In 1996, Hanna Heath, an Australian rare-book expert, is offered the job of a lifetime: analysis and conservation of the famed Sarajevo Haggadah, which has been rescued from Serb shelling during the Bosnian war. Priceless and beautiful, the book is one of the earliest Jewish volumes ever to be illuminated with images. When Hanna, a caustic loner with a passion for her work, discovers a series of tiny artifacts in its ancient binding – an insect wing fragment, wine stains, salt crystals, a white hair – she begins to unlock the book’s mysteries. The reader is ushered into an exquisitely detailed and atmospheric past, tracing the book’s journey from its salvation back to its creation.
In Bosnia during World War II, a Muslim risks his life to protect it from the Nazis. In the hedonistic salons of fin-de-siècle Vienna, the book becomes a pawn in the struggle against the city’s rising anti-Semitism. In inquisition-era Venice, a Catholic priest saves it from burning. In Barcelona in 1492, the scribe who wrote the text sees his family destroyed by the agonies of enforced exile. And in Seville in 1480, the reason for the Haggadah’s extraordinary illuminations is finally disclosed. Hanna’s investigation unexpectedly plunges her into the intrigues of fine art forgers and ultra-nationalist fanatics. Her experiences will test her belief in herself and the man she has come to love.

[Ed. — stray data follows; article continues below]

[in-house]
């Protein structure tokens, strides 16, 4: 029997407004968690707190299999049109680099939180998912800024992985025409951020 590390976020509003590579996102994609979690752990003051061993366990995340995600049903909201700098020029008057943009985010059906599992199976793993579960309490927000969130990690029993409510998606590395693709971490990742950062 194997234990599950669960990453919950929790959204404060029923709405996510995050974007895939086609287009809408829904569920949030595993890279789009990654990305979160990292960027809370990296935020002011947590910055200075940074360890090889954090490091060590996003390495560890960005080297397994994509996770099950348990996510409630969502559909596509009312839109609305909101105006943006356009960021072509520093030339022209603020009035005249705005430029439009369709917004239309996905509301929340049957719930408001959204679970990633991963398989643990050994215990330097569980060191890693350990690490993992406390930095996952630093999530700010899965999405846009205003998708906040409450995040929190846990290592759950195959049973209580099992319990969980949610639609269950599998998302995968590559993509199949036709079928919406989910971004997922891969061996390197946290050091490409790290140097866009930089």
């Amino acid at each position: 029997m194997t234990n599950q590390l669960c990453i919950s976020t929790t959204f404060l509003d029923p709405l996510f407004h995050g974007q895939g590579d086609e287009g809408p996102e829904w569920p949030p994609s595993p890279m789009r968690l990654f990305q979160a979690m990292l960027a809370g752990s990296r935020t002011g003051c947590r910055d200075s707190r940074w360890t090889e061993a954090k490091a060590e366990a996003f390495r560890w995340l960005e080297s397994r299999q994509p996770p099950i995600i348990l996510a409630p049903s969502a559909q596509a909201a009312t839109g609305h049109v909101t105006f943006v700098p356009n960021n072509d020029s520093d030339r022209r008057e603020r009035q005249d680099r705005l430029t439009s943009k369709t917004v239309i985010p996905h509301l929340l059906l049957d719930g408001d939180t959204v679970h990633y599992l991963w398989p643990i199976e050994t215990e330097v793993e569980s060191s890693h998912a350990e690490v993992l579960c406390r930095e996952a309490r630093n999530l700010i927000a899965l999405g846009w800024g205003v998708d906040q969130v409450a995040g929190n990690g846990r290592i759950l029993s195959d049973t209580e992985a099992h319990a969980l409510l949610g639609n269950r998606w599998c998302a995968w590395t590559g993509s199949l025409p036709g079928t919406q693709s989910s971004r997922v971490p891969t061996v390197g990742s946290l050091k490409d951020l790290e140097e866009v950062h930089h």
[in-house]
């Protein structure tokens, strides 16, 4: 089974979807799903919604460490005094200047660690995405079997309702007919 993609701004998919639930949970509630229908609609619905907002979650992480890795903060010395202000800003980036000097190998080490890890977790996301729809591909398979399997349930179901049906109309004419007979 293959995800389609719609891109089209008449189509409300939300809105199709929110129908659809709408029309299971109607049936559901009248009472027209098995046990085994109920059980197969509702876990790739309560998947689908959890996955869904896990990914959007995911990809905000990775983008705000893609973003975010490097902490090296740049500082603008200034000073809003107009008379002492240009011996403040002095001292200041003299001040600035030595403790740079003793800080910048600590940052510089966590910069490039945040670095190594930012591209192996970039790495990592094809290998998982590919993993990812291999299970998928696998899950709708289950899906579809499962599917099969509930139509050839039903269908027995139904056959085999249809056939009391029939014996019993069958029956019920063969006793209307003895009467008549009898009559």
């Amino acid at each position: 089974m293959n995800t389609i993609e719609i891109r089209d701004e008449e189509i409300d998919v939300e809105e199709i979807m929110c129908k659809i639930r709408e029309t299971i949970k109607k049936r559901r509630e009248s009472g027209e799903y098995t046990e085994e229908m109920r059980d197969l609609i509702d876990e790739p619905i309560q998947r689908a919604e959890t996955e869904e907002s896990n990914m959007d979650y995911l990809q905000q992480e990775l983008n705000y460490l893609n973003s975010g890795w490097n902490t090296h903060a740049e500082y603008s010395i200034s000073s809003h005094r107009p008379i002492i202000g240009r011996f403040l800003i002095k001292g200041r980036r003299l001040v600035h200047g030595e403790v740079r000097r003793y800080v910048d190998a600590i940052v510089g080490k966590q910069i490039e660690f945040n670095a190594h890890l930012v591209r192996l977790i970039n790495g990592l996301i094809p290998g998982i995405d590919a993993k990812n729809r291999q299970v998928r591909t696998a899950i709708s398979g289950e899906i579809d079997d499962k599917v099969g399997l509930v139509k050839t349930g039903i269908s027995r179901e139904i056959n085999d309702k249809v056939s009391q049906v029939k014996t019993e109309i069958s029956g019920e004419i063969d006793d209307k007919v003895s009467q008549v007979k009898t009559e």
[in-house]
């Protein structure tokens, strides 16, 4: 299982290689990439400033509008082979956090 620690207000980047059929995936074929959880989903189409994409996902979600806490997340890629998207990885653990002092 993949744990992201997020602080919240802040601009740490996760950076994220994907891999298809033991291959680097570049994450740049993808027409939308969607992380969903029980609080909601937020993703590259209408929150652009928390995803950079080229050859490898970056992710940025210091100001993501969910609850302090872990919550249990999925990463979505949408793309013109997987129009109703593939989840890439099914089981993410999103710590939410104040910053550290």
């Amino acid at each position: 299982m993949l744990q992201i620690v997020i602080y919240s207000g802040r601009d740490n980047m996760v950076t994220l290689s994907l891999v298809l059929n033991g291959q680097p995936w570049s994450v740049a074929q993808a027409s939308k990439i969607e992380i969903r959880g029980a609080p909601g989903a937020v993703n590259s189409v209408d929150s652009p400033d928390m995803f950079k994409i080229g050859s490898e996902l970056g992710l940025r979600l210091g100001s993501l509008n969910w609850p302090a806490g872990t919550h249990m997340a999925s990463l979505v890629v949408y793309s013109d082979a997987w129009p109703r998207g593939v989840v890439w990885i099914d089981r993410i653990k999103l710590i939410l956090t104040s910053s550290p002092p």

Inspired by a true story, People of the Book is at once a novel of sweeping historical grandeur and intimate emotional intensity, an ambitious, electrifying work by an acclaimed and beloved author.
8) Mystery: An Alex Delaware Novel (Alex Delaware #26)
by Jonathan Kellerman (2012) [presented by J]